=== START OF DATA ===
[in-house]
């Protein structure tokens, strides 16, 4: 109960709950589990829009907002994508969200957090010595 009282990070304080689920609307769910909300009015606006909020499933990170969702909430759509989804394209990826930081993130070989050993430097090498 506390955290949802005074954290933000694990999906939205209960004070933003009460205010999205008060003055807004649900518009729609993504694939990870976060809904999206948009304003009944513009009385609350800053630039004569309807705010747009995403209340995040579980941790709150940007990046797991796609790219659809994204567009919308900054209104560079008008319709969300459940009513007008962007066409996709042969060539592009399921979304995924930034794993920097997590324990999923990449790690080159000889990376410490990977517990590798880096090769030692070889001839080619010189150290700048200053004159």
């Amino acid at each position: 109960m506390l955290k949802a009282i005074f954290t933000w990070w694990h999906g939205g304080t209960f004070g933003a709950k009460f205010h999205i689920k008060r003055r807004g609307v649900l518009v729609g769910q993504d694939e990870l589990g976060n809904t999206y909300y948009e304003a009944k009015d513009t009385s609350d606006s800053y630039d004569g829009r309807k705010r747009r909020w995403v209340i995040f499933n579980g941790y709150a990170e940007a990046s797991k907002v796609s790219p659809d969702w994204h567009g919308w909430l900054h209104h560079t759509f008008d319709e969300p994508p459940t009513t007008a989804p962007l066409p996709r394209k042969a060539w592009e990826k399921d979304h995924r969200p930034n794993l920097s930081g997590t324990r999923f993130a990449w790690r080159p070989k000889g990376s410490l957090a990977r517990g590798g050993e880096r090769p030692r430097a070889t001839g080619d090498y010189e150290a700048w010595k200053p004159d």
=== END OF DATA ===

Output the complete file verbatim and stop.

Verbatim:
[in-house]
């Protein structure tokens, strides 16, 4: 109960709950589990829009907002994508969200957090010595 009282990070304080689920609307769910909300009015606006909020499933990170969702909430759509989804394209990826930081993130070989050993430097090498 506390955290949802005074954290933000694990999906939205209960004070933003009460205010999205008060003055807004649900518009729609993504694939990870976060809904999206948009304003009944513009009385609350800053630039004569309807705010747009995403209340995040579980941790709150940007990046797991796609790219659809994204567009919308900054209104560079008008319709969300459940009513007008962007066409996709042969060539592009399921979304995924930034794993920097997590324990999923990449790690080159000889990376410490990977517990590798880096090769030692070889001839080619010189150290700048200053004159």
């Amino acid at each position: 109960m506390l955290k949802a009282i005074f954290t933000w990070w694990h999906g939205g304080t209960f004070g933003a709950k009460f205010h999205i689920k008060r003055r807004g609307v649900l518009v729609g769910q993504d694939e990870l589990g976060n809904t999206y909300y948009e304003a009944k009015d513009t009385s609350d606006s800053y630039d004569g829009r309807k705010r747009r909020w995403v209340i995040f499933n579980g941790y709150a990170e940007a990046s797991k907002v796609s790219p659809d969702w994204h567009g919308w909430l900054h209104h560079t759509f008008d319709e969300p994508p459940t009513t007008a989804p962007l066409p996709r394209k042969a060539w592009e990826k399921d979304h995924r969200p930034n794993l920097s930081g997590t324990r999923f993130a990449w790690r080159p070989k000889g990376s410490l957090a990977r517990g590798g050993e880096r090769p030692r430097a070889t001839g080619d090498y010189e150290a700048w010595k200053p004159d």